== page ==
Also said he'd stop the roll out of Obamacare.

Bush ended federal funding for stem-cell research.

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Response to dkf (Original post)

Wed Jan 9, 2013, 02:08 PM

5. ...



edit to add:

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Response to dkf (Original post)

Wed Jan 9, 2013, 02:09 PM

7. No, he could not restrict aboriton rights. Limits on guns are very limited. see link to Atlantic.

What Obama Can Do On Guns Right Now, Without Congress
Options for immediate executive action may include:
* Incorporating more information in background checks, like a potential buyer's history of mental illness.
* Sharing more information with state and local officials about gun purchases that could be illegal.
* Keeping information on gun sales longer.
* Limiting the importation of military-style weapons.

New York Mayor Michael Bloomberg also suggested this morning on MSNBC that Obama can appoint new officials, force prosecutors to process gun buyers lying on their applications, insist on tracking down rogue gun dealers, and more:

So, as you can see, without Congressional action he is very limited. None of those things apply to abortions.

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Response to Agnosticsherbet (Reply #7)

Wed Jan 9, 2013, 02:17 PM

21. I think he could end government contracts to companies who supply certain weapons

to the civilian population.

The US military is a big customer for the gun companies.

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Response to JoePhilly (Reply #21)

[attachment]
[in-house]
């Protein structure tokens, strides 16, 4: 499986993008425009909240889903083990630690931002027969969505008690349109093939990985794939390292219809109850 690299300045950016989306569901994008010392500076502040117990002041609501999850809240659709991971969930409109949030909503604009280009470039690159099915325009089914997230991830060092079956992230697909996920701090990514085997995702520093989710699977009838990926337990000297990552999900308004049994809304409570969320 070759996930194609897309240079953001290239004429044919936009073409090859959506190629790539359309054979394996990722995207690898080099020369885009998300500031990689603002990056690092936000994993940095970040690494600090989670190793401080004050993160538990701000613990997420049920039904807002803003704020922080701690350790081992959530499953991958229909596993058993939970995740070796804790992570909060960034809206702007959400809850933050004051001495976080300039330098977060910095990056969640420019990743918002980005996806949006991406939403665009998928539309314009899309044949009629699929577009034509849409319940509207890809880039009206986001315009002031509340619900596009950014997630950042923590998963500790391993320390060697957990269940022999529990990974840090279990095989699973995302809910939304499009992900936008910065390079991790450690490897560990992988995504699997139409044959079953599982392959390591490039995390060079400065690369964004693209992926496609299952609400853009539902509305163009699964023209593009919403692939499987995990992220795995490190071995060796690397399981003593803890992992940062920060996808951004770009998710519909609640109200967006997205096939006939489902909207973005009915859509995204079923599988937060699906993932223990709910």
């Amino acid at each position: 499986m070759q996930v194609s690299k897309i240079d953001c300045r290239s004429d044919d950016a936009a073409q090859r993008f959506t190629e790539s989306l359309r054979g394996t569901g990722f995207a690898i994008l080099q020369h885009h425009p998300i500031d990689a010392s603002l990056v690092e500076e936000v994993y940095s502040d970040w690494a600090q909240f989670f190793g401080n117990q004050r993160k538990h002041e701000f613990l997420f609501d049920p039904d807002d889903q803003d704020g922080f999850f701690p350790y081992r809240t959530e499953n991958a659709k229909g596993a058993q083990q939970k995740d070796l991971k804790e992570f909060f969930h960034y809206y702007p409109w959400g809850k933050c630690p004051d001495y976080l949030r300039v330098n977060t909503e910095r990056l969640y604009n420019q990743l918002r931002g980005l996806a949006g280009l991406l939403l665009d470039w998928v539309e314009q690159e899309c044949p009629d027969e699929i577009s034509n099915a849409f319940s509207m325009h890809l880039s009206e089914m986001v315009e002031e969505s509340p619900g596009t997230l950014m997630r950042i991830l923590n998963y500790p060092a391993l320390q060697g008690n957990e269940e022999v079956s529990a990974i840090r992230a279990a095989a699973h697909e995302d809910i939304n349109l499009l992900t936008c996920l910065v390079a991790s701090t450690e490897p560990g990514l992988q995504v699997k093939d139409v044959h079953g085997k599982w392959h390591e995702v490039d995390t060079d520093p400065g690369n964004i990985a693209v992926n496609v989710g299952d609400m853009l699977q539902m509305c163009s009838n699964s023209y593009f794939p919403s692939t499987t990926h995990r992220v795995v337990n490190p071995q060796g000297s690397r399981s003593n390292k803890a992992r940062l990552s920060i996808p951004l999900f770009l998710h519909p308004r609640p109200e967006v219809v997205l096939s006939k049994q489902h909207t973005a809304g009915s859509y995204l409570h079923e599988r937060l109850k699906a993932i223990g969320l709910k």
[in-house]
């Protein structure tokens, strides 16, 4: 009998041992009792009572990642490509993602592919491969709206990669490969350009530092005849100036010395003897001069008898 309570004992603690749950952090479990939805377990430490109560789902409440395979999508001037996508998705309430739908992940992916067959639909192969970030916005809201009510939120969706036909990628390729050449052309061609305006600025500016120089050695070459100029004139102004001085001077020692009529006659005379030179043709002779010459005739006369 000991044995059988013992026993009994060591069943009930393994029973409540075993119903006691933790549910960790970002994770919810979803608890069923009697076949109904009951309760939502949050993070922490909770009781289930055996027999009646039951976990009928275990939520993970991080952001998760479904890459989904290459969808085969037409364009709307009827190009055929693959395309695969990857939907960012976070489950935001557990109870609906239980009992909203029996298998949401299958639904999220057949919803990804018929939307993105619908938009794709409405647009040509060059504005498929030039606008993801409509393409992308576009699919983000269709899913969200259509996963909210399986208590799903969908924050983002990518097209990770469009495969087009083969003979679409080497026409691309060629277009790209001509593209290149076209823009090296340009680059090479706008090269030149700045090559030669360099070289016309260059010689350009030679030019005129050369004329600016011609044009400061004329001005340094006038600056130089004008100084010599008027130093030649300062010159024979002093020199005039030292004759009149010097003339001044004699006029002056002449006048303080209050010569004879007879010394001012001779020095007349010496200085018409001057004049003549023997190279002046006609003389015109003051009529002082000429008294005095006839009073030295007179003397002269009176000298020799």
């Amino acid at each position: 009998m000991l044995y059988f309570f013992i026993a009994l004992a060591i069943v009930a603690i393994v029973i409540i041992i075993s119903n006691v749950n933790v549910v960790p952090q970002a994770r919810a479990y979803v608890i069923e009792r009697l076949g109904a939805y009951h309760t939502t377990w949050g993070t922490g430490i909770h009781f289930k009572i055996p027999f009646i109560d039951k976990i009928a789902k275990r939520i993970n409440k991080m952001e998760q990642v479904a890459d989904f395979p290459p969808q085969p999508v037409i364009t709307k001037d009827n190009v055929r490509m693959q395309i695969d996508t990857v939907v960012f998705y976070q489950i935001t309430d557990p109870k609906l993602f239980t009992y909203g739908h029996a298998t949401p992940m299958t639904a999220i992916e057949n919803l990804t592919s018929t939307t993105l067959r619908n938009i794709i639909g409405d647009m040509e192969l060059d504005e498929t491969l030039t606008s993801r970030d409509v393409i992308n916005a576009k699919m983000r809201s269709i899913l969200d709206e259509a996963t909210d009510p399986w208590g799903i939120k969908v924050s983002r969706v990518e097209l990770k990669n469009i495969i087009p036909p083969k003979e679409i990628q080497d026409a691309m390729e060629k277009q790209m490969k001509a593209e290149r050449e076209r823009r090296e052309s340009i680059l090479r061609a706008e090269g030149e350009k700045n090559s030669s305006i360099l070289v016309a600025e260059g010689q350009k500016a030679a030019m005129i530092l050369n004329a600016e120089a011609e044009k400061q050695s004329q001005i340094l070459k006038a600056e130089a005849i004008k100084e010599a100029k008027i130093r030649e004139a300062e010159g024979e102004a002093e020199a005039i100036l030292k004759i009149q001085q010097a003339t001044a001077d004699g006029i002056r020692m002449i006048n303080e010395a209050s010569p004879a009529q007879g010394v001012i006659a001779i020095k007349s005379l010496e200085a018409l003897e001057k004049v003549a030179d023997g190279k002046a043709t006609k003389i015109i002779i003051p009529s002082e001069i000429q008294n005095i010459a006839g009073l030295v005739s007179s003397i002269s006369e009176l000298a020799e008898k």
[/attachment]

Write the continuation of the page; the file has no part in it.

Wed Jan 9, 2013, 02:27 PM

33. I would be interested in seeing him try that..

Though I suspect it would not work. They could easily split the civilian firearms manufacturers into different companies. Those that use the same facilities for manufacture of weapons could be licensed to make those new companies weapons.

The civilian firearms market is so huge and so lucrative that an executive order is not going to make them go away.

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Response to Agnosticsherbet (Reply #33)

Wed Jan 9, 2013, 02:37 PM

40. Just the threat might cause the gun industry to play ball

and work to find realistic ways of legislating this space.

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Response to JoePhilly (Reply #21)

Wed Jan 9, 2013, 05:57 PM

110. Be a violation of Federal Law if he tried

The FAR is pretty clear

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Response to ProgressiveProfessor (Reply #110)

Thu Jan 10, 2013, 08:58 AM